General Practitioners Referring Adults to MR Imaging for Knee Pain: A Randomized Controlled Trial to Assess Cost-effectiveness
Purpose To determine the cost-effectiveness of early referral by the general practitioner for magnetic resonance (MR) imaging compared with usual care alone in patients aged 18-45 years with traumatic knee symptoms. Materials and Methods Cost-utility analysis was performed parallel to a prospective multicenter randomized controlled trial in Dutch general practice. A total of 356 patients with traumatic knee symptoms were included from November 2012 to December 2015 (mean age, 33 years ± 8 [standard deviation]; 222 men [62%]). Patients were randomly assigned to usual care (n = 177; MR imaging was not performed, but patients were referred to an orthopedic surgeon when conservative treatment was unsatisfactory) or MR imaging (n = 179) within 2 weeks after injury. Main outcome measures were quality-adjusted life years (QALYs) and costs from a healthcare and societal perspective. Multiple imputation was used for missing data. The Student t test was used to assess differences in mean QALYs, costs, and net benefits. Results Mean QALYs were 0.888 in the MR imaging group and 0.899 in the usual care group (P = .255). Healthcare costs per patient were higher in the MR imaging group (€1109) than in the usual care group (€837) (P = .050), mainly due to higher costs for MR imaging, with no reduction in the number of referrals to an orthopedic surgeon in the MR imaging group. Conclusion MR imaging referral by the general practitioner was not cost-effective in patients with traumatic knee symptoms; in fact, MR imaging led to more healthcare costs, without an improvement in health outcomes.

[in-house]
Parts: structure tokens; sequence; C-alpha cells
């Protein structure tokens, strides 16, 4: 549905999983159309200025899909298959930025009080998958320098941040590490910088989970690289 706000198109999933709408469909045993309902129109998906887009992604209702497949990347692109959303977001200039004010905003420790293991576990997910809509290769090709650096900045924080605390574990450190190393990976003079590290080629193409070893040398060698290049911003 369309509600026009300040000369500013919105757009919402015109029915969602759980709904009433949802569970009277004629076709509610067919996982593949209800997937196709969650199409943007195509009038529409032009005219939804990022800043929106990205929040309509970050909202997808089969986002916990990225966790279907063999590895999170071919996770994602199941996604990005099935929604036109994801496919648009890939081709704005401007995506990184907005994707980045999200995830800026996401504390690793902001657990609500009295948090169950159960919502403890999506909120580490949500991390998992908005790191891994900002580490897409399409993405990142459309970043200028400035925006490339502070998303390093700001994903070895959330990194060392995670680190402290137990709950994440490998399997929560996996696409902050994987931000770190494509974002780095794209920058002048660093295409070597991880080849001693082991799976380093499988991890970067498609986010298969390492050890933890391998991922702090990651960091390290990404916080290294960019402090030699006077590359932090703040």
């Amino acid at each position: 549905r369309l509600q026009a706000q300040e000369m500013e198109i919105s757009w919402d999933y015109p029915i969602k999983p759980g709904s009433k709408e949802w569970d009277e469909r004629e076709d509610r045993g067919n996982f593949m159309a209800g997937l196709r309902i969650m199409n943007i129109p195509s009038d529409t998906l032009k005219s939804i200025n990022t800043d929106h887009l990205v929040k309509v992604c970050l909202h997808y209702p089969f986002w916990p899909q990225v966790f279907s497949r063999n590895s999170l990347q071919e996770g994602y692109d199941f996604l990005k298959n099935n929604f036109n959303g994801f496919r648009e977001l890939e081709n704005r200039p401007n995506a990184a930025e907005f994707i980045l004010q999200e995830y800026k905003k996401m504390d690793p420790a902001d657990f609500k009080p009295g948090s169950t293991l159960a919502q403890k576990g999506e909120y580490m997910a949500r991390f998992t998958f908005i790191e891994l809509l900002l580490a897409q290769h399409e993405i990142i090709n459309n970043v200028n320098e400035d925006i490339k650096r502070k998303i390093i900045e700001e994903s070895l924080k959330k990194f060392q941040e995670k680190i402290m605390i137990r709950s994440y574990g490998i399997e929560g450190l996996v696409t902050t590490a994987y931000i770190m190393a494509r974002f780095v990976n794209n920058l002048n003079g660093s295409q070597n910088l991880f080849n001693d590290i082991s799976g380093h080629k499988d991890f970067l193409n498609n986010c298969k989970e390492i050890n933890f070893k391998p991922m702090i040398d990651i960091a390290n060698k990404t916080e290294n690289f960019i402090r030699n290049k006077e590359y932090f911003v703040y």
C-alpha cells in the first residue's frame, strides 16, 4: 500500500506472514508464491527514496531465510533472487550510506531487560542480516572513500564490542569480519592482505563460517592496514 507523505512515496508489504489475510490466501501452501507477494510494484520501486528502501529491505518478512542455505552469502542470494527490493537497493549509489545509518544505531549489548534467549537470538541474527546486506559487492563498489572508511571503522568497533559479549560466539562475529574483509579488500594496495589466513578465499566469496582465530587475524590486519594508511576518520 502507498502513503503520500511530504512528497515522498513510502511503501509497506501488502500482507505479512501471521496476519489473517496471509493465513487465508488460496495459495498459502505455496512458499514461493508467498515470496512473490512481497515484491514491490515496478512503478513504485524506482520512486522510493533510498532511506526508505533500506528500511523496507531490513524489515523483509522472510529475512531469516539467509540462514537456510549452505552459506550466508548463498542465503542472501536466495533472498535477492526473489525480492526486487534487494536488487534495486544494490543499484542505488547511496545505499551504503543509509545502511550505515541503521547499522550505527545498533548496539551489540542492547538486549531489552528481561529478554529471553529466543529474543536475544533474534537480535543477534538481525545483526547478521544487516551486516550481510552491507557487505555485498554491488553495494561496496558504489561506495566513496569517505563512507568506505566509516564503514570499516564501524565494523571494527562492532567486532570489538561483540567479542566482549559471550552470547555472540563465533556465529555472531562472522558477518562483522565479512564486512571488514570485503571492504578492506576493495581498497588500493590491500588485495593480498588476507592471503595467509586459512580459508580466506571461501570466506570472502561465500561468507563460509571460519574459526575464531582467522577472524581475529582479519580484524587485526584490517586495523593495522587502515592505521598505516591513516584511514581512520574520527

|Persistent URL||dx.doi.org/10.1148/radiol.2018171383, hdl.handle.net/1765/109564|
Oudenaarde, K, Swart, N.M, Bloem, J.L, Bierma-Zeinstra, S.M, Algra, P.R. (Paul R.), Bindels, P.J.E, … van den Hout, W.B. (2018). General Practitioners Referring Adults to MR Imaging for Knee Pain: A Randomized Controlled Trial to Assess Cost-effectiveness. Radiology, 288(1), 170–176. doi:10.1148/radiol.2018171383